What is the FIA Motorsport Games and why is it important?

The new talk of the town, the FIA Motorsport Games is fast approaching, taking place in just over a week’s time in and around Circuit Paul Ricard. With as many as 100 nations and 1000 drivers estimated to participate, what actually is the FIA Motorsport Games and why is it significant for feeder series drivers?

By George Brabner

The baby of the FIA and SRO Motorsports Group, the FIA Motorsport Games aims to unite drivers from all over the globe into one competition. Across the five-day event from 26–30 October, drivers will represent their home nations and fight it out for medals. Think of it like the Olympics, but for motorsport.

The inaugural event took place in 2019, but the 2020 and 2021 renditions were cancelled due to COVID-related restrictions. Back for 2022, the FIA Motorsport Games brings new drivers and new disciplines to the table and on an even bigger stage. In 2019, Italy played host to the games, with racing action taking place at the popular feeder series circuit Autodromo Vallelunga. This year, France is the host country and Marseille the host city, meaning that most racing will be taking place at Circuit Paul Ricard. There will even be an opening ceremony in Marseilles, such is the scale of the games.

The national sporting authorities from each invited country will pick a selection of drivers to represent them under each of the 16 disciplines. Countries will be going head to head in events ranging all the way from the GT Cup to grassroots junior karting, but if you ask us, the Formula 4 Cup has got to be the happy medium.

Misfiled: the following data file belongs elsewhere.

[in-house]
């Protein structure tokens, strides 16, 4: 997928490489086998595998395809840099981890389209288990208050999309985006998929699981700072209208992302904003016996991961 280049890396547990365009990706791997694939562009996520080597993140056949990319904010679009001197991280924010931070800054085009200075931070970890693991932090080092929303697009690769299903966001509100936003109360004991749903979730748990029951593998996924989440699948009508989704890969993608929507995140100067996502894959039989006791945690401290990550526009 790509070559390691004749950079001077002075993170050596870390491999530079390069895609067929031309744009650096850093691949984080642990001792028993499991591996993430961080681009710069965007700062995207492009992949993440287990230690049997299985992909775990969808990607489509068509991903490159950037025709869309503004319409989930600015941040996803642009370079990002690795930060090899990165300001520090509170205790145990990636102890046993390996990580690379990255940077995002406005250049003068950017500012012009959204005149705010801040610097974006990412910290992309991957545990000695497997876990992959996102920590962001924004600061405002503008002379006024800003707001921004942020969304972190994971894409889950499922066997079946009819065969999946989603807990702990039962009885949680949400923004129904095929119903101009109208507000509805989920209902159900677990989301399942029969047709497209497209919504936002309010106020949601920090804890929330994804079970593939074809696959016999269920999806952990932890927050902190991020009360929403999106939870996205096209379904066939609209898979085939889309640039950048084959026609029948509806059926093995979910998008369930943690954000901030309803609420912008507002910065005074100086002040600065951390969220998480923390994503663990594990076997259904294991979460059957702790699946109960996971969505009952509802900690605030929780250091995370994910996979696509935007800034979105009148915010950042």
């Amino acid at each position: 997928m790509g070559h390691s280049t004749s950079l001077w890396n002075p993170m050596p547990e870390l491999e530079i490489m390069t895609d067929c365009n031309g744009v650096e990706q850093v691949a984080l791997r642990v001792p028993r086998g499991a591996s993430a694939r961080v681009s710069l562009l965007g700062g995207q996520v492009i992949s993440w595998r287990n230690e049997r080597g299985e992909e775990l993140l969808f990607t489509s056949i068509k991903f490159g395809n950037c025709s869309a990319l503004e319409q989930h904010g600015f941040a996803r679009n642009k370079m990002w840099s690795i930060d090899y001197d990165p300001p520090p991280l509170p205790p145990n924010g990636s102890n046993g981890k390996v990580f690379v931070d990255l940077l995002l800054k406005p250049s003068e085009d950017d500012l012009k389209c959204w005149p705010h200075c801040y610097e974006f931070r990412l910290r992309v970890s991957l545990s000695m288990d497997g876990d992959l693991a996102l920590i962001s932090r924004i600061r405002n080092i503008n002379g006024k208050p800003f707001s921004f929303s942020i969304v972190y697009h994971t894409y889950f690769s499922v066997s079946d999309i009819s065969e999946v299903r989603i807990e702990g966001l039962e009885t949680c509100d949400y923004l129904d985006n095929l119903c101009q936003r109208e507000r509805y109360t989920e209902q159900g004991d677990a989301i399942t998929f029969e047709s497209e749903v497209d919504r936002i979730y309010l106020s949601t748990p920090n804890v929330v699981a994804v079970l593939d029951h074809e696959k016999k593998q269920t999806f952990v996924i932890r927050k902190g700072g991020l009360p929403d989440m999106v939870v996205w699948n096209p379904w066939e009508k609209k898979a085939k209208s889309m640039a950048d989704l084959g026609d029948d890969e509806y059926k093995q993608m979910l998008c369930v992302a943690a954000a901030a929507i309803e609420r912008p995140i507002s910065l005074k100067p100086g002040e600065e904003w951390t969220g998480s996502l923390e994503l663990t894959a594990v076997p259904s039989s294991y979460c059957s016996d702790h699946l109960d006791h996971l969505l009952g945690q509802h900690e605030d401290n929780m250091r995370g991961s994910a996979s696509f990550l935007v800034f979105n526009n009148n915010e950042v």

Propelling some of the most talented young drivers in the world onto a truly global stage, the Formula 4 Cup will use the KC-MG01 chassis, the same one used in the 2019 FIA Motorsport Games. To aim for a truly level playing field, identical setups and equipment will be enforced throughout the discipline’s action.

Who’s in?

Over the course of the racing weekend, there will be two 45-minute practice sessions, a 25-minute qualifying session, a 20-minute qualifying race and finally a 30-minute race on Sunday in which the medals will be awarded. There will be plenty of time for drivers to become acclimatised to the track before Sunday’s race, allowing those with less experience of the car and track to get up to speed.

So which feeder series drivers are confirmed to be participating?

  • Costa Toparis – Australia
  • Lorens Lecertua – Belgium
  • Pedro Clerot – Brazil
  • María José Pérez de Arce – Chile
  • Julius Dinesen – Denmark
  • Sandro Tavartkiladze – Georgia
  • Valentin Kluss – Germany
  • Zénó Kovács – Hungary
  • Andrea Kimi Antonelli – Italy
  • Alister Yoong – Malaysia
  • Valentino Mini – Panama
  • Manuel Espirito Santo – Portugal
  • Michael Shin – South Korea
  • Bruno del Pino – Spain
  • Dario Cabanelas – Switzerland
  • Oleksandr Partyshev – Ukraine
  • Jasper Thong – Hong Kong
  • Ruhaan Alva – India
  • Ethan Ho – Chinese Taipei
  • Guilherme Rocha – Mozambique
  • Ismail Akhmed – Uzbekistan
  • Charlie Wurz – Austria

Announced this week, newly crowned ADAC Formula 4 champion and Mercedes Junior Team driver Andrea Kimi Antonelli was confirmed to be Italy’s entrant into the Formula 4 Cup category. Looking to claim another title this weekend in the Italian F4 finale at Mugello, Antonelli will have a lot of eyes on him at Circuit Paul Ricard the week after. Kluss, currently racing in Italian F4 and ADAC F4, as well as Pedro Clerot, who is leading Brazilian F4, are both expected to be fighting Antonelli at the top.

Up from six disciplines in 2019 to 16 this year, the 2022 FIA Motorsport Games is set to unite even more drivers from an even greater mixture of backgrounds than before. With equal opportunity for all, the event will be as much about inclusion and unification as it is about on-track action.

Header photo credit: SRO / Dirk Bogaerts Photography


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